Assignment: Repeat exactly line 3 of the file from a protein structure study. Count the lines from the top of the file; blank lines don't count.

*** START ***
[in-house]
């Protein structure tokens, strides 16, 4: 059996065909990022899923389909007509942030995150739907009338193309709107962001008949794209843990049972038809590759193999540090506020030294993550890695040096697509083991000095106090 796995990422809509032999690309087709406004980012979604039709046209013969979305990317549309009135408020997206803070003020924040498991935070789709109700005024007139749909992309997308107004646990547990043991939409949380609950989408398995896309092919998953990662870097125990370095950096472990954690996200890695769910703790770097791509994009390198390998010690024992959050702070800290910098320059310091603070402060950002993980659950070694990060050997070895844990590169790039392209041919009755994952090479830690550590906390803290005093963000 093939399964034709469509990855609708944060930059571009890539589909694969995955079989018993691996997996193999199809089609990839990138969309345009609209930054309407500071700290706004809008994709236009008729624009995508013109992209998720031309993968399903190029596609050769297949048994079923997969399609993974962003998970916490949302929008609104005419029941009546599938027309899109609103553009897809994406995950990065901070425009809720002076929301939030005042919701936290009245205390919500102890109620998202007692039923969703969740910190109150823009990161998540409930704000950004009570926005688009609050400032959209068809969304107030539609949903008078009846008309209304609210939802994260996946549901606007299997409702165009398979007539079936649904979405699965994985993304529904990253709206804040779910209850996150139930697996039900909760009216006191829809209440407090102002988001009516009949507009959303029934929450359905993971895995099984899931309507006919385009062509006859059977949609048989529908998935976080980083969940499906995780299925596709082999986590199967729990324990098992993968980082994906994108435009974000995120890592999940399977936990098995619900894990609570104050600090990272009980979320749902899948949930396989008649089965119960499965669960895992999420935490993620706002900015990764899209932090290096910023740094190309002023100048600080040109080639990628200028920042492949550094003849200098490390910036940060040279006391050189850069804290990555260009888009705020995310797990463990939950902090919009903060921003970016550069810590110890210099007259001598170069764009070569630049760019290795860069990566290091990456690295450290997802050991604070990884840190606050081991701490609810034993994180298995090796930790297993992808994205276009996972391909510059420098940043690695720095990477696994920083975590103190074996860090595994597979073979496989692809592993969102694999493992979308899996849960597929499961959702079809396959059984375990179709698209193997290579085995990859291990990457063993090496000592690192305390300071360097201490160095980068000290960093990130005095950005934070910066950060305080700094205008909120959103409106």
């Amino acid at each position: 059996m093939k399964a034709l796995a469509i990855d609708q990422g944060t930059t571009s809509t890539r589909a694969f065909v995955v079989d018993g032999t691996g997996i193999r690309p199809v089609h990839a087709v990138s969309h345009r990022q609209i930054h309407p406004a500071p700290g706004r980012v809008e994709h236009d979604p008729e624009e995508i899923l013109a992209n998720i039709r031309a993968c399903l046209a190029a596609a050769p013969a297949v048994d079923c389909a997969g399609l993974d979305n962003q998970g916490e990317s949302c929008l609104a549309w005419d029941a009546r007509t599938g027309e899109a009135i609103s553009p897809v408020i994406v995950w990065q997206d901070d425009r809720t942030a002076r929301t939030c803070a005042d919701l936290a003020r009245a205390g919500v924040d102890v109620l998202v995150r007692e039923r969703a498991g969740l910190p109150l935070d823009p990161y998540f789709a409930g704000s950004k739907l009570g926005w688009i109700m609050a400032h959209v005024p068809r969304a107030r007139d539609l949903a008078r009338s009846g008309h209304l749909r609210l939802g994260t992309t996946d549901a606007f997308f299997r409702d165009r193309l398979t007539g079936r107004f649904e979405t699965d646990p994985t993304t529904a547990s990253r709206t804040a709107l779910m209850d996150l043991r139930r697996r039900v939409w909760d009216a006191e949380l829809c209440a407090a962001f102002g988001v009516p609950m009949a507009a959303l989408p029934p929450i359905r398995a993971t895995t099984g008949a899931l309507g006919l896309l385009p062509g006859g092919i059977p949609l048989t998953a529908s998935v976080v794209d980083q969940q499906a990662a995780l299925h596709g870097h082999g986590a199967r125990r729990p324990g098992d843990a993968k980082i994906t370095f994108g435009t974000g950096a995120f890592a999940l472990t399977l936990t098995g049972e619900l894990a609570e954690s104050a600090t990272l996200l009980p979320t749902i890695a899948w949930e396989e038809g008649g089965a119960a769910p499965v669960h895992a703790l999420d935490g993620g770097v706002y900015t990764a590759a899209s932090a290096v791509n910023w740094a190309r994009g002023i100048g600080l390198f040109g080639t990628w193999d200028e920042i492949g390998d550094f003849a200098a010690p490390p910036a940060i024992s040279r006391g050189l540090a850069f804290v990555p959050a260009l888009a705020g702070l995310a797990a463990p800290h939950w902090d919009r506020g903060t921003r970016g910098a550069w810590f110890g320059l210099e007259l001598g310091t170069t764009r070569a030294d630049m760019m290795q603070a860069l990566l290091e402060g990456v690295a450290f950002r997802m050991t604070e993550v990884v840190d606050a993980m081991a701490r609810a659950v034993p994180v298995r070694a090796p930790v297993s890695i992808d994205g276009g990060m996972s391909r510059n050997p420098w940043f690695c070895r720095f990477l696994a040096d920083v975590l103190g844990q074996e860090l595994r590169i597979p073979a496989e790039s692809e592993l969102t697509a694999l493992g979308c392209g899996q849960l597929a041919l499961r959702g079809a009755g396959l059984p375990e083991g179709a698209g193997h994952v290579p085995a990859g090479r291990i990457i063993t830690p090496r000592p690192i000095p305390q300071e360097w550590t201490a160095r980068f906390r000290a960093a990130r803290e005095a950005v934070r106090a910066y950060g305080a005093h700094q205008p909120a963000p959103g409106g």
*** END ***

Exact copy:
């Amino acid at each position: 059996m093939k399964a034709l796995a469509i990855d609708q990422g944060t930059t571009s809509t890539r589909a694969f065909v995955v079989d018993g032999t691996g997996i193999r690309p199809v089609h990839a087709v990138s969309h345009r990022q609209i930054h309407p406004a500071p700290g706004r980012v809008e994709h236009d979604p008729e624009e995508i899923l013109a992209n998720i039709r031309a993968c399903l046209a190029a596609a050769p013969a297949v048994d079923c389909a997969g399609l993974d979305n962003q998970g916490e990317s949302c929008l609104a549309w005419d029941a009546r007509t599938g027309e899109a009135i609103s553009p897809v408020i994406v995950w990065q997206d901070d425009r809720t942030a002076r929301t939030c803070a005042d919701l936290a003020r009245a205390g919500v924040d102890v109620l998202v995150r007692e039923r969703a498991g969740l910190p109150l935070d823009p990161y998540f789709a409930g704000s950004k739907l009570g926005w688009i109700m609050a400032h959209v005024p068809r969304a107030r007139d539609l949903a008078r009338s009846g008309h209304l749909r609210l939802g994260t992309t996946d549901a606007f997308f299997r409702d165009r193309l398979t007539g079936r107004f649904e979405t699965d646990p994985t993304t529904a547990s990253r709206t804040a709107l779910m209850d996150l043991r139930r697996r039900v939409w909760d009216a006191e949380l829809c209440a407090a962001f102002g988001v009516p609950m009949a507009a959303l989408p029934p929450i359905r398995a993971t895995t099984g008949a899931l309507g006919l896309l385009p062509g006859g092919i059977p949609l048989t998953a529908s998935v976080v794209d980083q969940q499906a990662a995780l299925h596709g870097h082999g986590a199967r125990r729990p324990g098992d843990a993968k980082i994906t370095f994108g435009t974000g950096a995120f890592a999940l472990t399977l936990t098995g049972e619900l894990a609570e954690s104050a600090t990272l996200l009980p979320t749902i890695a899948w949930e396989e038809g008649g089965a119960a769910p499965v669960h895992a703790l999420d935490g993620g770097v706002y900015t990764a590759a899209s932090a290096v791509n910023w740094a190309r994009g002023i100048g600080l390198f040109g080639t990628w193999d200028e920042i492949g390998d550094f003849a200098a010690p490390p910036a940060i024992s040279r006391g050189l540090a850069f804290v990555p959050a260009l888009a705020g702070l995310a797990a463990p800290h939950w902090d919009r506020g903060t921003r970016g910098a550069w810590f110890g320059l210099e007259l001598g310091t170069t764009r070569a030294d630049m760019m290795q603070a860069l990566l290091e402060g990456v690295a450290f950002r997802m050991t604070e993550v990884v840190d606050a993980m081991a701490r609810a659950v034993p994180v298995r070694a090796p930790v297993s890695i992808d994205g276009g990060m996972s391909r510059n050997p420098w940043f690695c070895r720095f990477l696994a040096d920083v975590l103190g844990q074996e860090l595994r590169i597979p073979a496989e790039s692809e592993l969102t697509a694999l493992g979308c392209g899996q849960l597929a041919l499961r959702g079809a009755g396959l059984p375990e083991g179709a698209g193997h994952v290579p085995a990859g090479r291990i990457i063993t830690p090496r000592p690192i000095p305390q300071e360097w550590t201490a160095r980068f906390r000290a960093a990130r803290e005095a950005v934070r106090a910066y950060g305080a005093h700094q205008p909120a963000p959103g409106g």